RE: [rp-ml] Slow growth

From: thomas <>
Date: Tue Apr 29 2008 - 17:05:44 EEST


The individual you're referring to is Rupert Soar, at Loughborough

See and for further info...

Best regards,

Tom Modeen

-----Original Message-----
From: [] On
Behalf Of Marshall Burns
Sent: 29 April 2008 15:00
To: 'Brock Hinzmann'; 'Adrian Bowyer'
Subject: RE: [rp-ml] Slow growth

Hi Brock, Adrian, Stewart,

        Yes, this is really interesting stuff. Several years ago I
talked with some robotics folks at UC Berkeley about a proposed project
on what we called "synthetic termites." Termites are amazing critters.
They chew up wood and, coordinating the work of thousands of them
simultaneously, spew clumps of it semi-digested in patterns to build
structures that are awesome for both their size and complexity. African
termite mounds can be up to 30 feet tall. The walls are semi-permeable,
so that the mound functions as a huge, communal lung, extracting oxygen
from passing wind and exhaling carbon dioxide. The structures have rooms
to accommodate the queen and thousands of drones. The termite mound is a
marvel of natural fabrication.

        There's a guy from this RP community at a UK university whose
name escapes me at the moment who did a project in an African desert
some years ago where they encapsulated and physically sliced a termite
mound to digitize its structure.

        The idea of coordinating the actions of thousands or millions of
autonomous microrobots to pick up tiny pieces of some raw material and
deposit it in patterns to build up predetermined structures is one of
the ultimate concepts in digital fabrication. I look forward to seeing
some people pick up and implement this idea.

Marshall Burns <<< Warning: Severely outdated site,
                                    but with some cool old stuff.

-----Original Message-----
From: [] On
Behalf Of Brock Hinzmann
Sent: Tuesday, April 29, 2008 01:53
To: Adrian Bowyer
Subject: Re: [rp-ml] Slow growth

Dear Adrian,

Yours is not an inconceivable application of existing and relatively
near-term technologies. A number of robot art projects exist that do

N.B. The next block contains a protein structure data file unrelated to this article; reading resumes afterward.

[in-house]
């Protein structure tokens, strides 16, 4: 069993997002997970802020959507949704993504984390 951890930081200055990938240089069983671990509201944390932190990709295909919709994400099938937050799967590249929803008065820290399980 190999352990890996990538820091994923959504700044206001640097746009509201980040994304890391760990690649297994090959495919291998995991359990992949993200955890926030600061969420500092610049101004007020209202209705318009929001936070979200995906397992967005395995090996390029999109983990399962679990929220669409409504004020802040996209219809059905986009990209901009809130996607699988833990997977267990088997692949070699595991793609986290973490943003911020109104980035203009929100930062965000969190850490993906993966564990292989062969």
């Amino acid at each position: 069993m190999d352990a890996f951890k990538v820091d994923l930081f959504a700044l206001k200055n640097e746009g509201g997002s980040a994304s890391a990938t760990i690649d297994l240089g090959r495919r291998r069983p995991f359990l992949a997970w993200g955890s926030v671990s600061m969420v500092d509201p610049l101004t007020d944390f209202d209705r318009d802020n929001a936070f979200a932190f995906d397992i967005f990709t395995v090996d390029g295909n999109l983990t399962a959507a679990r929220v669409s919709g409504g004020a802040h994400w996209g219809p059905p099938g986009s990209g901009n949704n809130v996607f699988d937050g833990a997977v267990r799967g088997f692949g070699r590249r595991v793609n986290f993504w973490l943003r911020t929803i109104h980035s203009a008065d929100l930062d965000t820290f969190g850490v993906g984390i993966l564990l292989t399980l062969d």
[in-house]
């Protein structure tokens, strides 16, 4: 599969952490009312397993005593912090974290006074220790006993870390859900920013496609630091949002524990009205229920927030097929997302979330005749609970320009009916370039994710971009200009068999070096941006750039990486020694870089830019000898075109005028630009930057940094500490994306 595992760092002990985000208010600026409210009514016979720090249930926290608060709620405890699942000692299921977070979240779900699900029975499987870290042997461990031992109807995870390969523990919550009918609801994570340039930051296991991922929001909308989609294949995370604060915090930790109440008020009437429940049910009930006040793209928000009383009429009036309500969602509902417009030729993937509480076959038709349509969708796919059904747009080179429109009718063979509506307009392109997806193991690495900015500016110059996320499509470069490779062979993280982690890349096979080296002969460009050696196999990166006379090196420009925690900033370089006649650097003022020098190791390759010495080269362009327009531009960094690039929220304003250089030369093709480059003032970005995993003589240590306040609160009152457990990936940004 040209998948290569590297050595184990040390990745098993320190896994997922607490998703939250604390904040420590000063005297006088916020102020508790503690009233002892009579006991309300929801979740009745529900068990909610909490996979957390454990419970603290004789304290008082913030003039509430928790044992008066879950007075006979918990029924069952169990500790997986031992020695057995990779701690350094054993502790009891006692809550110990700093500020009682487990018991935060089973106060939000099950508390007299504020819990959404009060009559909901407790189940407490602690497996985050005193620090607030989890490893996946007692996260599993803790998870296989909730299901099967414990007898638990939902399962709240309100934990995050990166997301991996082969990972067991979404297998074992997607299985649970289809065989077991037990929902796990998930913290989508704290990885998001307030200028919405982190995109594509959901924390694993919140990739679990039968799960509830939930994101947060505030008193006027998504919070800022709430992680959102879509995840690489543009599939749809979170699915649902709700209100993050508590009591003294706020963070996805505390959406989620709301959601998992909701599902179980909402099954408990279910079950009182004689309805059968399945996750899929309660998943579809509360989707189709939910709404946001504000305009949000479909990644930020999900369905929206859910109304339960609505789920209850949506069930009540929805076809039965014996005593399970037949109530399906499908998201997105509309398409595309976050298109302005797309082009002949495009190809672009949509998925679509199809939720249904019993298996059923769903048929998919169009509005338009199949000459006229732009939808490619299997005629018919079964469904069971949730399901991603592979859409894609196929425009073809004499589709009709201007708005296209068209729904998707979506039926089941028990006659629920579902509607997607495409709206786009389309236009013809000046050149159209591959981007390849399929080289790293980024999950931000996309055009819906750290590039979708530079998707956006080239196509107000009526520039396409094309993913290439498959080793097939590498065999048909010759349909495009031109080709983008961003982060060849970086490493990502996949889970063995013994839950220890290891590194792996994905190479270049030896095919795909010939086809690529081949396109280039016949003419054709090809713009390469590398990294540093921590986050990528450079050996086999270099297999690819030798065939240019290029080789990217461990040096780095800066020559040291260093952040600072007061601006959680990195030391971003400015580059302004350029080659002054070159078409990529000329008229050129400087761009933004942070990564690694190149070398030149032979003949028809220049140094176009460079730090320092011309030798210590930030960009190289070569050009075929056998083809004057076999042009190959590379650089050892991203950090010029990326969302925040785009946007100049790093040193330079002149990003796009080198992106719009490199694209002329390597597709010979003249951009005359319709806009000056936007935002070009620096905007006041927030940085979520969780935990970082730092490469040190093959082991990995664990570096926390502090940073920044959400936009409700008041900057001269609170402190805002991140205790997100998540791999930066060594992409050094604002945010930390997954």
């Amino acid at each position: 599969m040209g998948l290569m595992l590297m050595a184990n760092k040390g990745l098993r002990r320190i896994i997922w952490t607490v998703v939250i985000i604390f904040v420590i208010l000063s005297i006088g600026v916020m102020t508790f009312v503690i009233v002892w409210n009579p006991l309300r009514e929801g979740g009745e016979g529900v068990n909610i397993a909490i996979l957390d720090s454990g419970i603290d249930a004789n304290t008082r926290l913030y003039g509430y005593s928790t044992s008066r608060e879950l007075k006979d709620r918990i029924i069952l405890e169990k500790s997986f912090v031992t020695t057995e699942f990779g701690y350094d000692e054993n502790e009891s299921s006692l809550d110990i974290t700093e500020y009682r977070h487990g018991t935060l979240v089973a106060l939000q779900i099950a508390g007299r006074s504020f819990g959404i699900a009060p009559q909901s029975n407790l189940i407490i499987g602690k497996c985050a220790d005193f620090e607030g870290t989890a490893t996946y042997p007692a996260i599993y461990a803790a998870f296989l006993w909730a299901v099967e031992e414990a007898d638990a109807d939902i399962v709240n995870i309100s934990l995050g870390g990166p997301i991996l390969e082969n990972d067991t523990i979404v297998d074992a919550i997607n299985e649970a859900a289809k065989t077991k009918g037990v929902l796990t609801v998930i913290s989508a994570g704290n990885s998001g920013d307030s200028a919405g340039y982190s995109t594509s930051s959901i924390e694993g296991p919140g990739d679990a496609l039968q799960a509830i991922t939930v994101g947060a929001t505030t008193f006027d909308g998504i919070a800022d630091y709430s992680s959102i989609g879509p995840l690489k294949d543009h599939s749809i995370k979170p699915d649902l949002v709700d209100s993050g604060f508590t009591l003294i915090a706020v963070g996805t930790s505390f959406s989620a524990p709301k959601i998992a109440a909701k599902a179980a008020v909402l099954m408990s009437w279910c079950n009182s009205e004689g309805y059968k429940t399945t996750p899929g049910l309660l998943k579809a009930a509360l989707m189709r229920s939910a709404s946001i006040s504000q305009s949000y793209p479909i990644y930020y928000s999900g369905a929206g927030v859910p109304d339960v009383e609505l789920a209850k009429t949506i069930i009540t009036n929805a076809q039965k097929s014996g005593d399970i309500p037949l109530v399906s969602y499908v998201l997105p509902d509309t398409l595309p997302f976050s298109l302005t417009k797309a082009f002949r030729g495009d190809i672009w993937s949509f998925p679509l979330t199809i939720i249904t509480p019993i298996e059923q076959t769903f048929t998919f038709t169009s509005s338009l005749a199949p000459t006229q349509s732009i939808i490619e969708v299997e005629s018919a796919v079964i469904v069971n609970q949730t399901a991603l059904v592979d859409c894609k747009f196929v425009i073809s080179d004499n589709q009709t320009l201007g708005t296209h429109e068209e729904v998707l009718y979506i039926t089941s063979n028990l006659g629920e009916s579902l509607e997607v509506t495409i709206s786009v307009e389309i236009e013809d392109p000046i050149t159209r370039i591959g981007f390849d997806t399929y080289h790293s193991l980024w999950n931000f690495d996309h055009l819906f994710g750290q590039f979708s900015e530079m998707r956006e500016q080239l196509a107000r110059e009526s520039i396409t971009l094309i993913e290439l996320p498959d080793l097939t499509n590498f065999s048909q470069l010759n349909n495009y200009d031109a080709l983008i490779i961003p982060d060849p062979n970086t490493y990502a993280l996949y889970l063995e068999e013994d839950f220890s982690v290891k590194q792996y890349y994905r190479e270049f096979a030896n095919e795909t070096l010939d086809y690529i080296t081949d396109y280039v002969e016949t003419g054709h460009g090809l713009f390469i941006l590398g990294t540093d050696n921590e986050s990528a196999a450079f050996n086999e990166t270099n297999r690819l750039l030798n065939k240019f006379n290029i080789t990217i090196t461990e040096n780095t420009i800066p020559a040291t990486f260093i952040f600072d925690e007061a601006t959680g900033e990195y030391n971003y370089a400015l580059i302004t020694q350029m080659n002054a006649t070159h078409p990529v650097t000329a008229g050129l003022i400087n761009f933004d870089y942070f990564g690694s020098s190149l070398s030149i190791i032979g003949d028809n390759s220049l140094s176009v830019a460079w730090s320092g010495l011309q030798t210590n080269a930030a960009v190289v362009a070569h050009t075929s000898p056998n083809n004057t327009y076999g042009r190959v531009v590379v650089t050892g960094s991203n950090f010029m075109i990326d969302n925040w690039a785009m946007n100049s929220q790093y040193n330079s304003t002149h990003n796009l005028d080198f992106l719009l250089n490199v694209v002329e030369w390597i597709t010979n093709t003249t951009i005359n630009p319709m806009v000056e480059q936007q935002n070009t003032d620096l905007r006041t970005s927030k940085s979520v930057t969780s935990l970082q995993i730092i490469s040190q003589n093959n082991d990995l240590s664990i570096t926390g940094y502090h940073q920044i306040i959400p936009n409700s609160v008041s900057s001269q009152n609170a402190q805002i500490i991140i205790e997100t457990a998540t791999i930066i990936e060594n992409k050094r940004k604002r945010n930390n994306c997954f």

essentially what you propose. I only wish I had a paying client to put
it all together.

First of all, your idea to combine it with Marshall's Moon concept is
brilliant. A robot that has all of the time in the world to trek across
a planet (Mars and Venus also come to mind), powered by very low levels
of solar radiation, able to work slowly, tediously, but predictably, in
a space and time that no human would or could tolerate, has tremendous
economical advantages. We can also imagine applications here on Earth.

I have even seen concepts where a living plant shifts its weight in
response to the position of the sun, in order to create enough pressure
for a pedal, like a footfall on a bicycle, to move a robot forward. We
are talking really slow progress here, a foot a day, but a robot doesn't

If we are talking about preparing a far-off planet for some eventual
human occupation, then we may not care about slowly the robots work to
prepare an infrastructure, such as a solar-powered communications
network, as long as it progresses at a predictable rate. If the space
agencies could send robots well in advance, such a network could have a
variety of scientific research and environmental evaluation applications
that would be valuable, whether or not a human team is eventually sent
to live there.

Vast sections of Earth, deserts, outbacks, etc., could serve as testing
grounds of more immediate value. While many of these might be of social
benefit, the money to pay for them is limited. I have had some thoughts
recently that alternative financing methods are possible, such as
environmentally-concerned individuals willing to pay money to support
poor remote rural individuals to install and monitor [robots, in this
case, and] networks or the use of carbon credits or other alternative
currency/money systems to trade service for service or other values.
Perhaps Adrian has other contacts in the open-source world that are more
creative than I am in this regard.

Brock Hinzmann
Technology Navigator

Adrian Bowyer wrote:
> Quoting Stewart Dickson <>:
>> Back in the old days, Marshall Burns wrote essays proposing SLS
>> machines which ran on sand.
>> A new way to build a pyramid.
>> If it would work on Mars, it would work in Africa.
> I have thought for some time that it would be fun to build a robot
> that crawled very very slowly across sand, digging it up, refining it,

> extracting trace elements, and using the results to make PV cells
> inefficiently and badly.
> These it would leave connected up in a trail behind it as it moved
> forward a few meters per day. The cells would provide all the power
> it needed, of course.
> But what on Earth could we do with all the spare power that would be
> available after it had been left to wander about in a desert for a few

> years? There must be some use for it...
> Best wishes
> Adrian
> Dr Adrian Bowyer
Received on Tue Apr 29 15:11:56 2008

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